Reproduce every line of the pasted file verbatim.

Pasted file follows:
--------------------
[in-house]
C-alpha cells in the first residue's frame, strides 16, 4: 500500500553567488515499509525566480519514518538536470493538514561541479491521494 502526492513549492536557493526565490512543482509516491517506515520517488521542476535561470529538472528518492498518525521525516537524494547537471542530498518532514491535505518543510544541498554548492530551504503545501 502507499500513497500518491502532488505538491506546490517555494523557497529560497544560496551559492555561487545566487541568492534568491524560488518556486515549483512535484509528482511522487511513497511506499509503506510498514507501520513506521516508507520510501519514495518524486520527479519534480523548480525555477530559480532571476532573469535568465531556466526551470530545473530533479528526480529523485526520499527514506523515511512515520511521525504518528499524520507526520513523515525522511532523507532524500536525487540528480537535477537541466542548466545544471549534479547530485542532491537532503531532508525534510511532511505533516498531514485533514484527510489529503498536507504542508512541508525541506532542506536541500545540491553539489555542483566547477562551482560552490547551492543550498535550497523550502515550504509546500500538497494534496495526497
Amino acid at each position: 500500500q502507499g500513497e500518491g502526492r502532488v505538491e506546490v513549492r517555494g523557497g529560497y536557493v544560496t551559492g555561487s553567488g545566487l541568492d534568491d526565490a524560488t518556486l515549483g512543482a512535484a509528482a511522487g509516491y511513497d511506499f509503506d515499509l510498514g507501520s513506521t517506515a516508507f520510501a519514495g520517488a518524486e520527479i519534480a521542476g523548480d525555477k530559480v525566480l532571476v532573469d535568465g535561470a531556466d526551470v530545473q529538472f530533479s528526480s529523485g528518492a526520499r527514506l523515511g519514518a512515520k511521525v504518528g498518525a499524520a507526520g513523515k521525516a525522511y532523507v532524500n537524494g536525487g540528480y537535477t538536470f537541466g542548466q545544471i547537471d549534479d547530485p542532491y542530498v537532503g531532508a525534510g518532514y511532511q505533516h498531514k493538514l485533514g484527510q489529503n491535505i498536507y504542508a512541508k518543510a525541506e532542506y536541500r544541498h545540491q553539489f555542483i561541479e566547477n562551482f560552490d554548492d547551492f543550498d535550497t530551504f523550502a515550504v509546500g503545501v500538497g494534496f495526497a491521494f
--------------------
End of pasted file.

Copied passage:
[in-house]
C-alpha cells in the first residue's frame, strides 16, 4: 500500500553567488515499509525566480519514518538536470493538514561541479491521494 502526492513549492536557493526565490512543482509516491517506515520517488521542476535561470529538472528518492498518525521525516537524494547537471542530498518532514491535505518543510544541498554548492530551504503545501 502507499500513497500518491502532488505538491506546490517555494523557497529560497544560496551559492555561487545566487541568492534568491524560488518556486515549483512535484509528482511522487511513497511506499509503506510498514507501520513506521516508507520510501519514495518524486520527479519534480523548480525555477530559480532571476532573469535568465531556466526551470530545473530533479528526480529523485526520499527514506523515511512515520511521525504518528499524520507526520513523515525522511532523507532524500536525487540528480537535477537541466542548466545544471549534479547530485542532491537532503531532508525534510511532511505533516498531514485533514484527510489529503498536507504542508512541508525541506532542506536541500545540491553539489555542483566547477562551482560552490547551492543550498535550497523550502515550504509546500500538497494534496495526497
Amino acid at each position: 500500500q502507499g500513497e500518491g502526492r502532488v505538491e506546490v513549492r517555494g523557497g529560497y536557493v544560496t551559492g555561487s553567488g545566487l541568492d534568491d526565490a524560488t518556486l515549483g512543482a512535484a509528482a511522487g509516491y511513497d511506499f509503506d515499509l510498514g507501520s513506521t517506515a516508507f520510501a519514495g520517488a518524486e520527479i519534480a521542476g523548480d525555477k530559480v525566480l532571476v532573469d535568465g535561470a531556466d526551470v530545473q529538472f530533479s528526480s529523485g528518492a526520499r527514506l523515511g519514518a512515520k511521525v504518528g498518525a499524520a507526520g513523515k521525516a525522511y532523507v532524500n537524494g536525487g540528480y537535477t538536470f537541466g542548466q545544471i547537471d549534479d547530485p542532491y542530498v537532503g531532508a525534510g518532514y511532511q505533516h498531514k493538514l485533514g484527510q489529503n491535505i498536507y504542508a512541508k518543510a525541506e532542506y536541500r544541498h545540491q553539489f555542483i561541479e566547477n562551482f560552490d554548492d547551492f543550498d535550497t530551504f523550502a515550504v509546500g503545501v500538497g494534496f495526497a491521494f